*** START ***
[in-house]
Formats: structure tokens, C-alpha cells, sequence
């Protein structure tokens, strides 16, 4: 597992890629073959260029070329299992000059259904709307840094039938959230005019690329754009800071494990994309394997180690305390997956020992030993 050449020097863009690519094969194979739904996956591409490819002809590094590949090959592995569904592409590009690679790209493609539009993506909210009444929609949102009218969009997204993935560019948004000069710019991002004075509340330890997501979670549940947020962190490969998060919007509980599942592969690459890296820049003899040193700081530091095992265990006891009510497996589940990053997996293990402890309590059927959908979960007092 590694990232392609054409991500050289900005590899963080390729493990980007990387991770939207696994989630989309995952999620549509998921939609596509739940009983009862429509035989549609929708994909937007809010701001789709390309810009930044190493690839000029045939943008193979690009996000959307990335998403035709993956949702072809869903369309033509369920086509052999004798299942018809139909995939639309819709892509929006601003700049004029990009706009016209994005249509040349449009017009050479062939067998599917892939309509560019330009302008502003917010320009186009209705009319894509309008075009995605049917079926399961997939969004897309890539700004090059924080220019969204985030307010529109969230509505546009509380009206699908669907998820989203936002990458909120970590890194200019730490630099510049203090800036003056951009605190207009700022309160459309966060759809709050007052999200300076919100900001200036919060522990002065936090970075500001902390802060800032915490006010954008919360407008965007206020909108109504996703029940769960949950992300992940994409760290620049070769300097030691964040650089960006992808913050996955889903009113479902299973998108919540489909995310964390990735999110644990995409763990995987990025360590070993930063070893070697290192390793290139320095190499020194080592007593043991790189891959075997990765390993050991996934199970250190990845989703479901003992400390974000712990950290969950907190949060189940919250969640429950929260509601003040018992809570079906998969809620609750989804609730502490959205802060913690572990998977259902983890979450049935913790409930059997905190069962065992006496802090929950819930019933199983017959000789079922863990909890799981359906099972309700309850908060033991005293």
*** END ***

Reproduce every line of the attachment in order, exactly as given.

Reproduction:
[in-house]
Formats: structure tokens, C-alpha cells, sequence
């Protein structure tokens, strides 16, 4: 597992890629073959260029070329299992000059259904709307840094039938959230005019690329754009800071494990994309394997180690305390997956020992030993 050449020097863009690519094969194979739904996956591409490819002809590094590949090959592995569904592409590009690679790209493609539009993506909210009444929609949102009218969009997204993935560019948004000069710019991002004075509340330890997501979670549940947020962190490969998060919007509980599942592969690459890296820049003899040193700081530091095992265990006891009510497996589940990053997996293990402890309590059927959908979960007092 590694990232392609054409991500050289900005590899963080390729493990980007990387991770939207696994989630989309995952999620549509998921939609596509739940009983009862429509035989549609929708994909937007809010701001789709390309810009930044190493690839000029045939943008193979690009996000959307990335998403035709993956949702072809869903369309033509369920086509052999004798299942018809139909995939639309819709892509929006601003700049004029990009706009016209994005249509040349449009017009050479062939067998599917892939309509560019330009302008502003917010320009186009209705009319894509309008075009995605049917079926399961997939969004897309890539700004090059924080220019969204985030307010529109969230509505546009509380009206699908669907998820989203936002990458909120970590890194200019730490630099510049203090800036003056951009605190207009700022309160459309966060759809709050007052999200300076919100900001200036919060522990002065936090970075500001902390802060800032915490006010954008919360407008965007206020909108109504996703029940769960949950992300992940994409760290620049070769300097030691964040650089960006992808913050996955889903009113479902299973998108919540489909995310964390990735999110644990995409763990995987990025360590070993930063070893070697290192390793290139320095190499020194080592007593043991790189891959075997990765390993050991996934199970250190990845989703479901003992400390974000712990950290969950907190949060189940919250969640429950929260509601003040018992809570079906998969809620609750989804609730502490959205802060913690572990998977259902983890979450049935913790409930059997905190069962065992006496802090929950819930019933199983017959000789079922863990909890799981359906099972309700309850908060033991005293």